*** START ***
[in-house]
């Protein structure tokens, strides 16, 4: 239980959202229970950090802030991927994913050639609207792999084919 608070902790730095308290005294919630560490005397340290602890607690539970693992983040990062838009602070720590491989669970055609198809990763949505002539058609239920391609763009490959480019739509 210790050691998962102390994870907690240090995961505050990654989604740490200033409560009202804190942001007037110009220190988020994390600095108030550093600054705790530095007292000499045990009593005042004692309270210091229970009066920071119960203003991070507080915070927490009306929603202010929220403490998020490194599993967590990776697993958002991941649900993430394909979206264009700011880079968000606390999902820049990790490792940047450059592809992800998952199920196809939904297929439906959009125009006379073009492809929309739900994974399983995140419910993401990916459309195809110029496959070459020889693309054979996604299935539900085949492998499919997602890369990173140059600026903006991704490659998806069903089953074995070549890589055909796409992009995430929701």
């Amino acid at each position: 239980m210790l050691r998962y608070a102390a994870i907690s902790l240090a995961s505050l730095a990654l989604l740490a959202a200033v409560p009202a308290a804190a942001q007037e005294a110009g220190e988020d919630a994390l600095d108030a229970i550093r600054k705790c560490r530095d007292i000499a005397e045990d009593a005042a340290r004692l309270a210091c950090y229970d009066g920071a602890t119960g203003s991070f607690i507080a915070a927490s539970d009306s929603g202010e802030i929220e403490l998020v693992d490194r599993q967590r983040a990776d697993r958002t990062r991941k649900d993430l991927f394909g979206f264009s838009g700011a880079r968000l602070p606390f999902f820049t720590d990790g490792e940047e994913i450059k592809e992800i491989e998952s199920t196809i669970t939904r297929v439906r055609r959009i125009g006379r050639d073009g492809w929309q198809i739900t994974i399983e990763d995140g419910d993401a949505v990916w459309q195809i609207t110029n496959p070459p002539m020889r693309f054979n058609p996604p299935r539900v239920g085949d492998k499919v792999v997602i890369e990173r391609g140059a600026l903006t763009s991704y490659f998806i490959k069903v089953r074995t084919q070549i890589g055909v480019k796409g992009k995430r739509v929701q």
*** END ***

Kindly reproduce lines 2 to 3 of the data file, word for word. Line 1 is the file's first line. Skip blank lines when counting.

């Protein structure tokens, strides 16, 4: 239980959202229970950090802030991927994913050639609207792999084919 608070902790730095308290005294919630560490005397340290602890607690539970693992983040990062838009602070720590491989669970055609198809990763949505002539058609239920391609763009490959480019739509 210790050691998962102390994870907690240090995961505050990654989604740490200033409560009202804190942001007037110009220190988020994390600095108030550093600054705790530095007292000499045990009593005042004692309270210091229970009066920071119960203003991070507080915070927490009306929603202010929220403490998020490194599993967590990776697993958002991941649900993430394909979206264009700011880079968000606390999902820049990790490792940047450059592809992800998952199920196809939904297929439906959009125009006379073009492809929309739900994974399983995140419910993401990916459309195809110029496959070459020889693309054979996604299935539900085949492998499919997602890369990173140059600026903006991704490659998806069903089953074995070549890589055909796409992009995430929701």
């Amino acid at each position: 239980m210790l050691r998962y608070a102390a994870i907690s902790l240090a995961s505050l730095a990654l989604l740490a959202a200033v409560p009202a308290a804190a942001q007037e005294a110009g220190e988020d919630a994390l600095d108030a229970i550093r600054k705790c560490r530095d007292i000499a005397e045990d009593a005042a340290r004692l309270a210091c950090y229970d009066g920071a602890t119960g203003s991070f607690i507080a915070a927490s539970d009306s929603g202010e802030i929220e403490l998020v693992d490194r599993q967590r983040a990776d697993r958002t990062r991941k649900d993430l991927f394909g979206f264009s838009g700011a880079r968000l602070p606390f999902f820049t720590d990790g490792e940047e994913i450059k592809e992800i491989e998952s199920t196809i669970t939904r297929v439906r055609r959009i125009g006379r050639d073009g492809w929309q198809i739900t994974i399983e990763d995140g419910d993401a949505v990916w459309q195809i609207t110029n496959p070459p002539m020889r693309f054979n058609p996604p299935r539900v239920g085949d492998k499919v792999v997602i890369e990173r391609g140059a600026l903006t763009s991704y490659f998806i490959k069903v089953r074995t084919q070549i890589g055909v480019k796409g992009k995430r739509v929701q």